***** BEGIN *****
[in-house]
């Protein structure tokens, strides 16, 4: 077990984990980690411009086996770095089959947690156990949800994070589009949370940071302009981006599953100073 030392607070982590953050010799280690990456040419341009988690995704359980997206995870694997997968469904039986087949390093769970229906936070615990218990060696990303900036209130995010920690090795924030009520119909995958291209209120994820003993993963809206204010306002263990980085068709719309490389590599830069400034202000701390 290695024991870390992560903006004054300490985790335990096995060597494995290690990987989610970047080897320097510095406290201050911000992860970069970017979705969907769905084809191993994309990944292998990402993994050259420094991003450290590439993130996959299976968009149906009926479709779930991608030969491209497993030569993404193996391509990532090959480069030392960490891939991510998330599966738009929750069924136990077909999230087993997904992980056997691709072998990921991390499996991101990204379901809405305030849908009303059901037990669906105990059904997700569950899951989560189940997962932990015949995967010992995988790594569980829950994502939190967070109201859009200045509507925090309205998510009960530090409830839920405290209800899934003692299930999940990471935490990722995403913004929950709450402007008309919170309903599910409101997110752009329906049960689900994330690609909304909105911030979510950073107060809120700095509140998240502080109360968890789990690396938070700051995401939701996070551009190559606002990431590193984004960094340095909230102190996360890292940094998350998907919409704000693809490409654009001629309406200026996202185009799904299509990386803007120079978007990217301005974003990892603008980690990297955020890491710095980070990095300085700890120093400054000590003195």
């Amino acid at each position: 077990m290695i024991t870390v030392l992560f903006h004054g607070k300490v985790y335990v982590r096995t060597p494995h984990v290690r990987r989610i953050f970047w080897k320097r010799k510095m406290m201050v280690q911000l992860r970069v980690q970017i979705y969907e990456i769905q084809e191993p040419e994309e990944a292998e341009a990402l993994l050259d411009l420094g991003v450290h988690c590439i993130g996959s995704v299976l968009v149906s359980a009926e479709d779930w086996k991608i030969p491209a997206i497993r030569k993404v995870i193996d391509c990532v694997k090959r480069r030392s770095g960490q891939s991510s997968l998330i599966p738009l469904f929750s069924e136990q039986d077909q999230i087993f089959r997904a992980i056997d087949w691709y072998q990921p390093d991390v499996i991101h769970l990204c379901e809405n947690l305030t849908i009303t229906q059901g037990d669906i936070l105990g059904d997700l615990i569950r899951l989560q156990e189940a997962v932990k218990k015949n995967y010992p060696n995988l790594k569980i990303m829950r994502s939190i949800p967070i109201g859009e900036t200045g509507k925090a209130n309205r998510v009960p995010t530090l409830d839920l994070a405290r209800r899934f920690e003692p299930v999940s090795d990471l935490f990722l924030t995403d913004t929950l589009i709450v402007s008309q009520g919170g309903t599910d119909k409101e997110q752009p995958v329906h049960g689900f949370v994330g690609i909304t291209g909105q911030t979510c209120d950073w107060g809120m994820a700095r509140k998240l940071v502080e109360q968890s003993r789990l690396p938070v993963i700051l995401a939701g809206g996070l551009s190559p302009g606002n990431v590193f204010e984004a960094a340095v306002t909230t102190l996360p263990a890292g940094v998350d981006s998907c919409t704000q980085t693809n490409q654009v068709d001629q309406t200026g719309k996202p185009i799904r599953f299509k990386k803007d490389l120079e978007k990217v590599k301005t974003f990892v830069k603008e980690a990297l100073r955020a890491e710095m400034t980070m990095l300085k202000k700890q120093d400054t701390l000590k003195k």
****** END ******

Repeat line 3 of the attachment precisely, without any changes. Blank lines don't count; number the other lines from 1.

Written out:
């Amino acid at each position: 077990m290695i024991t870390v030392l992560f903006h004054g607070k300490v985790y335990v982590r096995t060597p494995h984990v290690r990987r989610i953050f970047w080897k320097r010799k510095m406290m201050v280690q911000l992860r970069v980690q970017i979705y969907e990456i769905q084809e191993p040419e994309e990944a292998e341009a990402l993994l050259d411009l420094g991003v450290h988690c590439i993130g996959s995704v299976l968009v149906s359980a009926e479709d779930w086996k991608i030969p491209a997206i497993r030569k993404v995870i193996d391509c990532v694997k090959r480069r030392s770095g960490q891939s991510s997968l998330i599966p738009l469904f929750s069924e136990q039986d077909q999230i087993f089959r997904a992980i056997d087949w691709y072998q990921p390093d991390v499996i991101h769970l990204c379901e809405n947690l305030t849908i009303t229906q059901g037990d669906i936070l105990g059904d997700l615990i569950r899951l989560q156990e189940a997962v932990k218990k015949n995967y010992p060696n995988l790594k569980i990303m829950r994502s939190i949800p967070i109201g859009e900036t200045g509507k925090a209130n309205r998510v009960p995010t530090l409830d839920l994070a405290r209800r899934f920690e003692p299930v999940s090795d990471l935490f990722l924030t995403d913004t929950l589009i709450v402007s008309q009520g919170g309903t599910d119909k409101e997110q752009p995958v329906h049960g689900f949370v994330g690609i909304t291209g909105q911030t979510c209120d950073w107060g809120m994820a700095r509140k998240l940071v502080e109360q968890s003993r789990l690396p938070v993963i700051l995401a939701g809206g996070l551009s190559p302009g606002n990431v590193f204010e984004a960094a340095v306002t909230t102190l996360p263990a890292g940094v998350d981006s998907c919409t704000q980085t693809n490409q654009v068709d001629q309406t200026g719309k996202p185009i799904r599953f299509k990386k803007d490389l120079e978007k990217v590599k301005t974003f990892v830069k603008e980690a990297l100073r955020a890491e710095m400034t980070m990095l300085k202000k700890q120093d400054t701390l000590k003195k």